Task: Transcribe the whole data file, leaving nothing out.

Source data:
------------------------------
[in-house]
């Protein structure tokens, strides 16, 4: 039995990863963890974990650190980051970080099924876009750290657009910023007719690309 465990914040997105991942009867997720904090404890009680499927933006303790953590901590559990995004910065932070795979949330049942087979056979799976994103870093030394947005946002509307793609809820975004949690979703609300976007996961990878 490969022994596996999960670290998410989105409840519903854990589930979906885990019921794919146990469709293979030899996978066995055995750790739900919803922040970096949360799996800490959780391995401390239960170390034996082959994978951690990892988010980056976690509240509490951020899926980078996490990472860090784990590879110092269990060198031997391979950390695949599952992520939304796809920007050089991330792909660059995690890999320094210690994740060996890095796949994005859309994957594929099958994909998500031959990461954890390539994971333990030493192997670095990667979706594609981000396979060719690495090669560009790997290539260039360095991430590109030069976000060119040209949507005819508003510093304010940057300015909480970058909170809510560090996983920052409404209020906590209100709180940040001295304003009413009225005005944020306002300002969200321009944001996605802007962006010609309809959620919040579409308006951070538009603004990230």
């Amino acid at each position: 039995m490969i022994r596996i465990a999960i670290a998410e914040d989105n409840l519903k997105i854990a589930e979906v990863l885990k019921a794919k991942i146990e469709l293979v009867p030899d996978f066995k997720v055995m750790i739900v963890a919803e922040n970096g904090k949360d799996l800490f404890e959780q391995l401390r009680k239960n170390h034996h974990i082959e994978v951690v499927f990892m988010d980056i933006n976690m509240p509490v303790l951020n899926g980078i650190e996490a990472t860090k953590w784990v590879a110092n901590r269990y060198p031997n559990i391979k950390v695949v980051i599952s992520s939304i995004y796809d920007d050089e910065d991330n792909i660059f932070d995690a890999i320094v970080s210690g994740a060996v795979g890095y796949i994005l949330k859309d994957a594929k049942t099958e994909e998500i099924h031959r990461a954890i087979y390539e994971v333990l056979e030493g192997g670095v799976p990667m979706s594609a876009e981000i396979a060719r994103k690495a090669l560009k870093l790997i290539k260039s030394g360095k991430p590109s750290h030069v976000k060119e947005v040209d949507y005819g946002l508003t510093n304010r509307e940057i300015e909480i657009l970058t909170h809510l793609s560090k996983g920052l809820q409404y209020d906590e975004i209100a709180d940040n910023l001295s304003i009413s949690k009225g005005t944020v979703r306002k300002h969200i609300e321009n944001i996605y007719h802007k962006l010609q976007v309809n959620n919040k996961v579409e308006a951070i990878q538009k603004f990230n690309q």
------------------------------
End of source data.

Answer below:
[in-house]
């Protein structure tokens, strides 16, 4: 039995990863963890974990650190980051970080099924876009750290657009910023007719690309 465990914040997105991942009867997720904090404890009680499927933006303790953590901590559990995004910065932070795979949330049942087979056979799976994103870093030394947005946002509307793609809820975004949690979703609300976007996961990878 490969022994596996999960670290998410989105409840519903854990589930979906885990019921794919146990469709293979030899996978066995055995750790739900919803922040970096949360799996800490959780391995401390239960170390034996082959994978951690990892988010980056976690509240509490951020899926980078996490990472860090784990590879110092269990060198031997391979950390695949599952992520939304796809920007050089991330792909660059995690890999320094210690994740060996890095796949994005859309994957594929099958994909998500031959990461954890390539994971333990030493192997670095990667979706594609981000396979060719690495090669560009790997290539260039360095991430590109030069976000060119040209949507005819508003510093304010940057300015909480970058909170809510560090996983920052409404209020906590209100709180940040001295304003009413009225005005944020306002300002969200321009944001996605802007962006010609309809959620919040579409308006951070538009603004990230």
């Amino acid at each position: 039995m490969i022994r596996i465990a999960i670290a998410e914040d989105n409840l519903k997105i854990a589930e979906v990863l885990k019921a794919k991942i146990e469709l293979v009867p030899d996978f066995k997720v055995m750790i739900v963890a919803e922040n970096g904090k949360d799996l800490f404890e959780q391995l401390r009680k239960n170390h034996h974990i082959e994978v951690v499927f990892m988010d980056i933006n976690m509240p509490v303790l951020n899926g980078i650190e996490a990472t860090k953590w784990v590879a110092n901590r269990y060198p031997n559990i391979k950390v695949v980051i599952s992520s939304i995004y796809d920007d050089e910065d991330n792909i660059f932070d995690a890999i320094v970080s210690g994740a060996v795979g890095y796949i994005l949330k859309d994957a594929k049942t099958e994909e998500i099924h031959r990461a954890i087979y390539e994971v333990l056979e030493g192997g670095v799976p990667m979706s594609a876009e981000i396979a060719r994103k690495a090669l560009k870093l790997i290539k260039s030394g360095k991430p590109s750290h030069v976000k060119e947005v040209d949507y005819g946002l508003t510093n304010r509307e940057i300015e909480i657009l970058t909170h809510l793609s560090k996983g920052l809820q409404y209020d906590e975004i209100a709180d940040n910023l001295s304003i009413s949690k009225g005005t944020v979703r306002k300002h969200i609300e321009n944001i996605y007719h802007k962006l010609q976007v309809n959620n919040k996961v579409e308006a951070i990878q538009k603004f990230n690309q």